US Unable to Supply Caribbean if PetroCaribe Ends, Admits Success of Venezuelan Program

Caracas, Venezuela (VA) – US Deputy National Security Advisor Ben Rhodes warned Caribbean nations Wednesday that the United States would be unable to supply them with oil in the event that that Venezuela’s newly elected opposition-controlled parliament cuts off the flow of subsidized petroleum under the PetroCaribe program.

“They have benefited substantially from PetroCaribe,” Rhodes admitted, referring to a 2005 agreement between Venezuela and 18 Latin American and Caribbean nations, where Caracas supplies its neighbors with 100,000 barrels per day, 60% of which is paid up-front, while the remaining 40% can be paid over the course of 25 years at 1%.

“We’re not going to be able to simply substitute American oil for Venezuelan oil,” the high-level official added.

The White House advisor’s praise for the Venezuelan program contrasts sharply with comments by Vice-President Biden in January who called PetroCaribe a “tool of coercion” in the region.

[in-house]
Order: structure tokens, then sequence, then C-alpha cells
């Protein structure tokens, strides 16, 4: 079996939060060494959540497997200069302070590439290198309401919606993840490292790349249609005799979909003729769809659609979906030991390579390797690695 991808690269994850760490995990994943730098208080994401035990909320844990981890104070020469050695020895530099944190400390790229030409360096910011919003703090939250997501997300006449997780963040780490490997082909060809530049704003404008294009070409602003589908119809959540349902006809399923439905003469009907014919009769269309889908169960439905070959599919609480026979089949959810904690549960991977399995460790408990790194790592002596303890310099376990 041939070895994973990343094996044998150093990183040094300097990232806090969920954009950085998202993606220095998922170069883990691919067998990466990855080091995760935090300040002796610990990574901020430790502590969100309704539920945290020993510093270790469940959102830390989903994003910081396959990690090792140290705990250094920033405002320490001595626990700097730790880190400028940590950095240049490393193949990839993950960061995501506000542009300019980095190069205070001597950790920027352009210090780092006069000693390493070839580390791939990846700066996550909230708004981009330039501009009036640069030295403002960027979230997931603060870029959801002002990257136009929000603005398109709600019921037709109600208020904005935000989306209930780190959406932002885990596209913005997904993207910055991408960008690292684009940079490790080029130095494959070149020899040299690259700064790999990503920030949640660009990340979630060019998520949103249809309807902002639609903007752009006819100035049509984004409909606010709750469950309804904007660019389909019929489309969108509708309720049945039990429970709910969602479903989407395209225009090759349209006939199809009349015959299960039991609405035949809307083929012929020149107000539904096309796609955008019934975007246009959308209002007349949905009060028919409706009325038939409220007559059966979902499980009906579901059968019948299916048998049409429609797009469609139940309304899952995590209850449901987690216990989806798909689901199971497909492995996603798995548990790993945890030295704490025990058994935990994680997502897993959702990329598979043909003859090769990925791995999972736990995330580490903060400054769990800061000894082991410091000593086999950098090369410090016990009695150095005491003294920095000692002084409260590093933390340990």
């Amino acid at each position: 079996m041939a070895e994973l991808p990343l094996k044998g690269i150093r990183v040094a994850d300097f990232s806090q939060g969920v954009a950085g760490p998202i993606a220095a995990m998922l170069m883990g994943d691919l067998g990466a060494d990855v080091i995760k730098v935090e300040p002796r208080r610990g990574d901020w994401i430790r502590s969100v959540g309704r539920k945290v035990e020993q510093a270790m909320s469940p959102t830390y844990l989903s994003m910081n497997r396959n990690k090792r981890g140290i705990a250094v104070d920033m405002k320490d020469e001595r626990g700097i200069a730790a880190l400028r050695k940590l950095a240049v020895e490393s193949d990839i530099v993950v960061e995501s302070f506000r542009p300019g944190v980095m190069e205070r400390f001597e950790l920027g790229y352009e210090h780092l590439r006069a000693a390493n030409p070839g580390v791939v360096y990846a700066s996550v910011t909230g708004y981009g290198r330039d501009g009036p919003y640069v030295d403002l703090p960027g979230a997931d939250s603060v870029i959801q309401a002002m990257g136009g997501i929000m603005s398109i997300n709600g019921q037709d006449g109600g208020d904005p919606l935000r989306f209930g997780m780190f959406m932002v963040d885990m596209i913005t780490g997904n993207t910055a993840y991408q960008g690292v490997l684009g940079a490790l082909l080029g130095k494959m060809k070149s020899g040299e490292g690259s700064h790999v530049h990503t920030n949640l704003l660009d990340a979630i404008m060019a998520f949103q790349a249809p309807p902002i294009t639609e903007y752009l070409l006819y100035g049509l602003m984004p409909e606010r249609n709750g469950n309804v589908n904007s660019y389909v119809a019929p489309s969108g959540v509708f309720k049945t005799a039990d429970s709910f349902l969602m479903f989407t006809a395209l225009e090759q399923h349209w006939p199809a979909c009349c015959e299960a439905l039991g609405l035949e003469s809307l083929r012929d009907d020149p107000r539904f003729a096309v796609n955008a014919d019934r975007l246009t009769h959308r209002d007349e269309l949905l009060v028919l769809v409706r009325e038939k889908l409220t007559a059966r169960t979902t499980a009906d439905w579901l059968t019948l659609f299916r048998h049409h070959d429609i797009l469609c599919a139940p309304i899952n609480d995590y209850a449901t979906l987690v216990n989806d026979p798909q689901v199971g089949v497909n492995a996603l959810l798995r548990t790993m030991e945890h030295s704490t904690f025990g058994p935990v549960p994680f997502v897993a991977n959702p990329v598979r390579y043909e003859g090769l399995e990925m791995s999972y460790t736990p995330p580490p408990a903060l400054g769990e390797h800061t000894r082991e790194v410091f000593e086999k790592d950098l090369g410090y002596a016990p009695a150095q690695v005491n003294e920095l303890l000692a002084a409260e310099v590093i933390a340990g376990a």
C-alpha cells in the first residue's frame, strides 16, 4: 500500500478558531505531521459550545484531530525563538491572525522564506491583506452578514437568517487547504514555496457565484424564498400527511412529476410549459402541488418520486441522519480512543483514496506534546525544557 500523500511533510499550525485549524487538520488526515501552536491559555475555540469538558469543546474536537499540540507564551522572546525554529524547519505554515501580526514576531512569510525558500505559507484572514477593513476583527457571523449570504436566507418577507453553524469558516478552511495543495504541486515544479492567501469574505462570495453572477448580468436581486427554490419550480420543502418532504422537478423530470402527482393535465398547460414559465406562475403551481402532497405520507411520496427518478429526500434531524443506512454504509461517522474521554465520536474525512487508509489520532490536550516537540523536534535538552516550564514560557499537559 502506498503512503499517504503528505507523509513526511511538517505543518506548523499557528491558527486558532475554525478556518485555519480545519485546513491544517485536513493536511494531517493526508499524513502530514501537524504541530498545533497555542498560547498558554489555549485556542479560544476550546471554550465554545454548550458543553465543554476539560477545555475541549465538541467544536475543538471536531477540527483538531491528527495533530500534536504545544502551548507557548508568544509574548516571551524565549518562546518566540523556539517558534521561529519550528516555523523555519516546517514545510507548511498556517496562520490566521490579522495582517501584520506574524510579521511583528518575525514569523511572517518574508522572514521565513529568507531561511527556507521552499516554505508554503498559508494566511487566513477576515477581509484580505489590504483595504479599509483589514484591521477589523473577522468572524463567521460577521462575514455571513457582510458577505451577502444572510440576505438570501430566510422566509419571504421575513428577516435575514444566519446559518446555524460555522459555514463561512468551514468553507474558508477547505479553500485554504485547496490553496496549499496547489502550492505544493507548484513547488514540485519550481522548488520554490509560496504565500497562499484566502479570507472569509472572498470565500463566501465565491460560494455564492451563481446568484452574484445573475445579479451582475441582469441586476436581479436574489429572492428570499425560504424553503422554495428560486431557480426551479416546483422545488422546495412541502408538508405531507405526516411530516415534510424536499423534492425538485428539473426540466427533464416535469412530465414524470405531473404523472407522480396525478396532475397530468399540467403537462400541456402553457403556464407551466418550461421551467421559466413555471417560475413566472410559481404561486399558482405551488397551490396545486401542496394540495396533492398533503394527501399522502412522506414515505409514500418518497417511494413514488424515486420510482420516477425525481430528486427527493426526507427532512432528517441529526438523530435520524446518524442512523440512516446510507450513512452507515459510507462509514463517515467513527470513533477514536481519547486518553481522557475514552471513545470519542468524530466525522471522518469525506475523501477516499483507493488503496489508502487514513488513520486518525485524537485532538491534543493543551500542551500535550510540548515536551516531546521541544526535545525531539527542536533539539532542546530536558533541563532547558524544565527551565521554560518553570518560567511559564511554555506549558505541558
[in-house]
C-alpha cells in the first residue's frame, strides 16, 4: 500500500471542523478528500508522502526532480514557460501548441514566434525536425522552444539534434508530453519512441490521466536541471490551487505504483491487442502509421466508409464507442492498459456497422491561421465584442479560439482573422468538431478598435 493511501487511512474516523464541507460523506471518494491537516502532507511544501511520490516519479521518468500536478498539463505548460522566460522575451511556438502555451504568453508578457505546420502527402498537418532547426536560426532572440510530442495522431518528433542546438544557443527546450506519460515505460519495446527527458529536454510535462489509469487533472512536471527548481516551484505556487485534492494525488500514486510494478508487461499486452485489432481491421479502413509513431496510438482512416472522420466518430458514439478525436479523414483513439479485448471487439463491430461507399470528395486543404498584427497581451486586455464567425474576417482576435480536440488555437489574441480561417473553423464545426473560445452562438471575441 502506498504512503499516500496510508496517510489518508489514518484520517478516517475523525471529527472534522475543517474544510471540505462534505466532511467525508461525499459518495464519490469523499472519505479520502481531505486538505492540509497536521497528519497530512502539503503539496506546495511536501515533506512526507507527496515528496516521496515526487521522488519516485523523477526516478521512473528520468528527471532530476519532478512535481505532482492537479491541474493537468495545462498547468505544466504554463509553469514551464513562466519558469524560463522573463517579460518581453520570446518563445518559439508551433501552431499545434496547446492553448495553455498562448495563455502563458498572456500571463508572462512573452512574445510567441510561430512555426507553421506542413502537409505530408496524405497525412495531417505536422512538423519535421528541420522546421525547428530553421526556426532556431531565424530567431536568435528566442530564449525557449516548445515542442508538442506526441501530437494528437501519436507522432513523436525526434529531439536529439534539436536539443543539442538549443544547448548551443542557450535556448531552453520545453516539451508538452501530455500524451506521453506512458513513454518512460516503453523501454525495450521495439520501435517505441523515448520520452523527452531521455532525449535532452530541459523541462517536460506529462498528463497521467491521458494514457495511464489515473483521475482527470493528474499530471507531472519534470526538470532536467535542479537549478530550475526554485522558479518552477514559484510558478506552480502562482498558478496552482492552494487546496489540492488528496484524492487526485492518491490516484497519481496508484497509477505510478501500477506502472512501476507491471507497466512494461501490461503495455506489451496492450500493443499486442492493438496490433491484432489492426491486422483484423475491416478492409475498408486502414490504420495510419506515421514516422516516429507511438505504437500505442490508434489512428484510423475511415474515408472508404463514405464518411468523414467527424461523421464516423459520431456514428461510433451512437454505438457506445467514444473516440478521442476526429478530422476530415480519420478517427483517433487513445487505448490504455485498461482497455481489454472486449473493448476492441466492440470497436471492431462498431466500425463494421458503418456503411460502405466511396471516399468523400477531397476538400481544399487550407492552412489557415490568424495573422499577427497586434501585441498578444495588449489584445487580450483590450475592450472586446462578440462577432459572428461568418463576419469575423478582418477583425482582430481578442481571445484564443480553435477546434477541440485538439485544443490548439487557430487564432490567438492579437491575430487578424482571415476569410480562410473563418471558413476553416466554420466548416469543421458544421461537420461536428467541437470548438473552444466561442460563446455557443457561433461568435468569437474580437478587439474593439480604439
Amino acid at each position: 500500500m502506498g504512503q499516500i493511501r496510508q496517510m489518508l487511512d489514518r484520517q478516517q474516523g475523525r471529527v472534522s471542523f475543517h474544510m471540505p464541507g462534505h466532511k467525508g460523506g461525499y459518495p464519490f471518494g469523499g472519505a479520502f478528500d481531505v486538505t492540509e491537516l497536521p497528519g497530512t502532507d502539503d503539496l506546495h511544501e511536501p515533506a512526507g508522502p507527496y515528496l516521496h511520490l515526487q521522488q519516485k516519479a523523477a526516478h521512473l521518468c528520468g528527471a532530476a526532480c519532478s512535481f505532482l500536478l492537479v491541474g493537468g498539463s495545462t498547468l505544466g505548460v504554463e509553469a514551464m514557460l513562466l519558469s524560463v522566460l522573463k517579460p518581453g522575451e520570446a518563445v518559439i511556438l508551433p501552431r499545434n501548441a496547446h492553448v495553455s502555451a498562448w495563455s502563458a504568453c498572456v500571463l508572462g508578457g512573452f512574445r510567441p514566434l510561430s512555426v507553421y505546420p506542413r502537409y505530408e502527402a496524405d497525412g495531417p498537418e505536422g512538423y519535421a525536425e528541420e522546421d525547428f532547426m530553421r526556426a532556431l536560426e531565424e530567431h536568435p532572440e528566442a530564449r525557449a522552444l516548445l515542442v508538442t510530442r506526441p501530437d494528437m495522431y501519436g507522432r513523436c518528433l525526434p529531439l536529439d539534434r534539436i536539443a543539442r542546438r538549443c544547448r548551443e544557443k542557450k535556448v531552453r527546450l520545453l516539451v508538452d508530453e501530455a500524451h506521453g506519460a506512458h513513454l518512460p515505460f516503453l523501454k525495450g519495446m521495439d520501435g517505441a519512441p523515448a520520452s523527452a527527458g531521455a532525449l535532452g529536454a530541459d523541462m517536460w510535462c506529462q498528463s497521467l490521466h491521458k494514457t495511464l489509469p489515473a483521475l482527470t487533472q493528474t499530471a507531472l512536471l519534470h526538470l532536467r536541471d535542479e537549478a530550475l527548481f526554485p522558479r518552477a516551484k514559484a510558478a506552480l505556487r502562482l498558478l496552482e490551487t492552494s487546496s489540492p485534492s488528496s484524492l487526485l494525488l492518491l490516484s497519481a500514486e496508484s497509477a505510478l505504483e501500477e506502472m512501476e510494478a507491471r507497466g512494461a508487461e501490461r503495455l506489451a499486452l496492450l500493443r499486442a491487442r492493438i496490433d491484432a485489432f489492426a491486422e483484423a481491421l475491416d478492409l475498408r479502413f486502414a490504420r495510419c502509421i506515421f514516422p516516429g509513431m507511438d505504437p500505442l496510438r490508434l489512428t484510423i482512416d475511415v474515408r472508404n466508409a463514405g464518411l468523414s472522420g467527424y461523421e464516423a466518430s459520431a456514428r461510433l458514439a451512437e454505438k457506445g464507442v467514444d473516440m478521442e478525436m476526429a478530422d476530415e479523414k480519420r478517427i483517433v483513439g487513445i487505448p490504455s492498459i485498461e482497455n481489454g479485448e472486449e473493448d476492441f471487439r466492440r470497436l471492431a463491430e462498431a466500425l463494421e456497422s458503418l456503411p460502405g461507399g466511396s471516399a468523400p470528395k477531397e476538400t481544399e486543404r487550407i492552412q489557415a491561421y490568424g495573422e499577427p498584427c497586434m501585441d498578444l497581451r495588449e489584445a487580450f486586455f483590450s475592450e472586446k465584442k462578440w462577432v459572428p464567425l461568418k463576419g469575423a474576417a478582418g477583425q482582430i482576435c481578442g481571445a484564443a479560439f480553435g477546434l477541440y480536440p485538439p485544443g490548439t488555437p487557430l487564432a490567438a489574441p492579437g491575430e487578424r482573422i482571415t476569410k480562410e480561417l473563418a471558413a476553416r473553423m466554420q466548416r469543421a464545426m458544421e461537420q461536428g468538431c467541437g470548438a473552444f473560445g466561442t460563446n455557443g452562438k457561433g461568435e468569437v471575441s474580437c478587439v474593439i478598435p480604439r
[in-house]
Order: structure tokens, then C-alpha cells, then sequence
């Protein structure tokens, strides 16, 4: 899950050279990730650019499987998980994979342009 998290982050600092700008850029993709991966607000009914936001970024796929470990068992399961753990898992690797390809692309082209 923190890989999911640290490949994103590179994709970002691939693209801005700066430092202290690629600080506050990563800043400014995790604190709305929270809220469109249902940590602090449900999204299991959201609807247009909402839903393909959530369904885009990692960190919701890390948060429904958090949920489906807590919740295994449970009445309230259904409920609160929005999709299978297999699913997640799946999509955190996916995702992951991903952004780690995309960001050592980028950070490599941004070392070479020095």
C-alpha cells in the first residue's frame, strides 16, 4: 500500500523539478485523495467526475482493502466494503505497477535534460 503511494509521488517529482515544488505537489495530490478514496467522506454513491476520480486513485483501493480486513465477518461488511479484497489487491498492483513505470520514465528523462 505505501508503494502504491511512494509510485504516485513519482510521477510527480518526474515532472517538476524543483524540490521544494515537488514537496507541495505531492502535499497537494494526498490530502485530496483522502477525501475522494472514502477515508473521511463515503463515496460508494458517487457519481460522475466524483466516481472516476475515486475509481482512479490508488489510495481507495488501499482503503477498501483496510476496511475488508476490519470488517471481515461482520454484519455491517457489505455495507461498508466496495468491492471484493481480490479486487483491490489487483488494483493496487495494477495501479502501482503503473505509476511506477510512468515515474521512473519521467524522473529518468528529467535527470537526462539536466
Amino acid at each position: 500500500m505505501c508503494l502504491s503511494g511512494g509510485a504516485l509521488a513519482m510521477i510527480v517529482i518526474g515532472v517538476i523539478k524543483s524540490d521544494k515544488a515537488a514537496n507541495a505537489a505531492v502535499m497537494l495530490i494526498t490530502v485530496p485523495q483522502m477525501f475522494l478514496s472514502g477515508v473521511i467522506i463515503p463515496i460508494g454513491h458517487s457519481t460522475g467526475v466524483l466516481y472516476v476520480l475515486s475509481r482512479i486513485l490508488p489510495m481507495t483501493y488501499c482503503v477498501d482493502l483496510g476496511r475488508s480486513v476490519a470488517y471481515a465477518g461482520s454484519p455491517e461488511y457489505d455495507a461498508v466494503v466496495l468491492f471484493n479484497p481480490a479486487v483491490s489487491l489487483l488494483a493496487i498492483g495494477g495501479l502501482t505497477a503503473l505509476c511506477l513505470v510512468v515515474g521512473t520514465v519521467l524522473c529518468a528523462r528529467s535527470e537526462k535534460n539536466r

During a visit to Jamaica in April, President Obama unveiled a US plan to promote World Bank investment in the Caribbean’s energy sector in a bid to persuade countries to break with the Venezuelan program.

Oil barrell Image Source: olle svensson, Flickr, Creative Commons

Oil barrell
Image Source: olle svensson, Flickr, Creative Commons

Rhodes claimed that the president’s program had already been successful in providing expertise in refining and energy planning, noting however that the US would be unable to offer a substitute to subsidized Venezuelan oil exports and that Caribbean countries would have to meet their energy needs on the world market.

Following its landslide victory in Venezuelan legislative elections on Sunday, the opposition is widely predicted to seek the repeal of international treaties such as ALBA and PetroCaribe, which it has long opposed on account of the collaboration with leftist governments in Cuba, Nicaragua, and elsewhere.

Despite the new incoming parliament in Venezuela, PetroCaribe member countries have expressed optimism that the program will continue.

“In the spirit of the Bolivarian revolution spearheaded by President Chávez, we are very hopeful that things will work out in the same spirit,” stated Jamaican Energy Minister Phillip Paulwell.

In recent months, the Venezuelan government has reaffirmed its commitment to PetroCaribe amidst a severe economic situation triggered by collapsing oil prices, among other factors.

Last month, President Nicolas Maduro paid a visit to Saint Vincent and the Grenadines, where he pledged to expand PetroCaribe investments.

This report was prepared by LUCAS KOERNER for